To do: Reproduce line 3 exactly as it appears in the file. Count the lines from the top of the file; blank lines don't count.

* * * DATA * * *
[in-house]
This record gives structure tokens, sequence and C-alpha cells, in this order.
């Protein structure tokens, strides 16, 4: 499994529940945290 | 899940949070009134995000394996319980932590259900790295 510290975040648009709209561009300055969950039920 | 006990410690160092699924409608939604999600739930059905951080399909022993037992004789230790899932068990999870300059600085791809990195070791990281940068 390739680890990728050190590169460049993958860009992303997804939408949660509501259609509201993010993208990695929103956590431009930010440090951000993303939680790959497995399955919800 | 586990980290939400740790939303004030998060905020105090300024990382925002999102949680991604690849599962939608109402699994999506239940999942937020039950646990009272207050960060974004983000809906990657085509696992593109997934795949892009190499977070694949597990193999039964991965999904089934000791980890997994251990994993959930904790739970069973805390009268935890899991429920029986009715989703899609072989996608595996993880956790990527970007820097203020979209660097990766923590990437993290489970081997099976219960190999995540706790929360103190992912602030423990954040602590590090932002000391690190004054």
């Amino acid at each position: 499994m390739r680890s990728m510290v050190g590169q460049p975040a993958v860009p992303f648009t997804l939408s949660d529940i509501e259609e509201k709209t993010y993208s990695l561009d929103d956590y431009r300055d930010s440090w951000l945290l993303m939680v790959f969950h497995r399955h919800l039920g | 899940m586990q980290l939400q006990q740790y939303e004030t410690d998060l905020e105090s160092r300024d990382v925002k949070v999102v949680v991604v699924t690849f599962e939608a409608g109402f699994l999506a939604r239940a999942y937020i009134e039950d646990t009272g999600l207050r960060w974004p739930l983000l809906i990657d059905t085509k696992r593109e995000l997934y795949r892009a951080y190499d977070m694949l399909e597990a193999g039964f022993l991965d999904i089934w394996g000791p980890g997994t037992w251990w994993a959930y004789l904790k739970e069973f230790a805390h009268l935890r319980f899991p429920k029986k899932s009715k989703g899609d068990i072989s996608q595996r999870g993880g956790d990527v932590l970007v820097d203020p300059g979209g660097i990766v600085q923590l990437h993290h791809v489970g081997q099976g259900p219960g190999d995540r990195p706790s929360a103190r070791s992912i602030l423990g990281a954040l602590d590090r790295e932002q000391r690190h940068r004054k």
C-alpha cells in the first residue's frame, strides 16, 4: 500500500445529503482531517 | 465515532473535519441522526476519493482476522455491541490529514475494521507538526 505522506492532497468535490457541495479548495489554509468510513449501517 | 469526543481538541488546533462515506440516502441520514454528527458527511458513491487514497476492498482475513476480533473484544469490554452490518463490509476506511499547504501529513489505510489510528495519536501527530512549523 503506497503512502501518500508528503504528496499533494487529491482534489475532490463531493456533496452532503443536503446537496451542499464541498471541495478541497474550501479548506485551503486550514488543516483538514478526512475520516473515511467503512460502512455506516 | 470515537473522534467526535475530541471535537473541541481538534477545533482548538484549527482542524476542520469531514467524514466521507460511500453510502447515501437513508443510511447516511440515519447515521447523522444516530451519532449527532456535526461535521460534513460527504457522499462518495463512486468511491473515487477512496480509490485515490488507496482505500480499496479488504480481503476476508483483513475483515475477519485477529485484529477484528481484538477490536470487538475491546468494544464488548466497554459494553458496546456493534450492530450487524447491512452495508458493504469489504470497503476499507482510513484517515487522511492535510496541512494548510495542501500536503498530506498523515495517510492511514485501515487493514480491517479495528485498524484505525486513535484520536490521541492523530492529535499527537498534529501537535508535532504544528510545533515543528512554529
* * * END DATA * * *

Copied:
């Protein structure tokens, strides 16, 4: 499994529940945290 | 899940949070009134995000394996319980932590259900790295 510290975040648009709209561009300055969950039920 | 006990410690160092699924409608939604999600739930059905951080399909022993037992004789230790899932068990999870300059600085791809990195070791990281940068 390739680890990728050190590169460049993958860009992303997804939408949660509501259609509201993010993208990695929103956590431009930010440090951000993303939680790959497995399955919800 | 586990980290939400740790939303004030998060905020105090300024990382925002999102949680991604690849599962939608109402699994999506239940999942937020039950646990009272207050960060974004983000809906990657085509696992593109997934795949892009190499977070694949597990193999039964991965999904089934000791980890997994251990994993959930904790739970069973805390009268935890899991429920029986009715989703899609072989996608595996993880956790990527970007820097203020979209660097990766923590990437993290489970081997099976219960190999995540706790929360103190992912602030423990954040602590590090932002000391690190004054």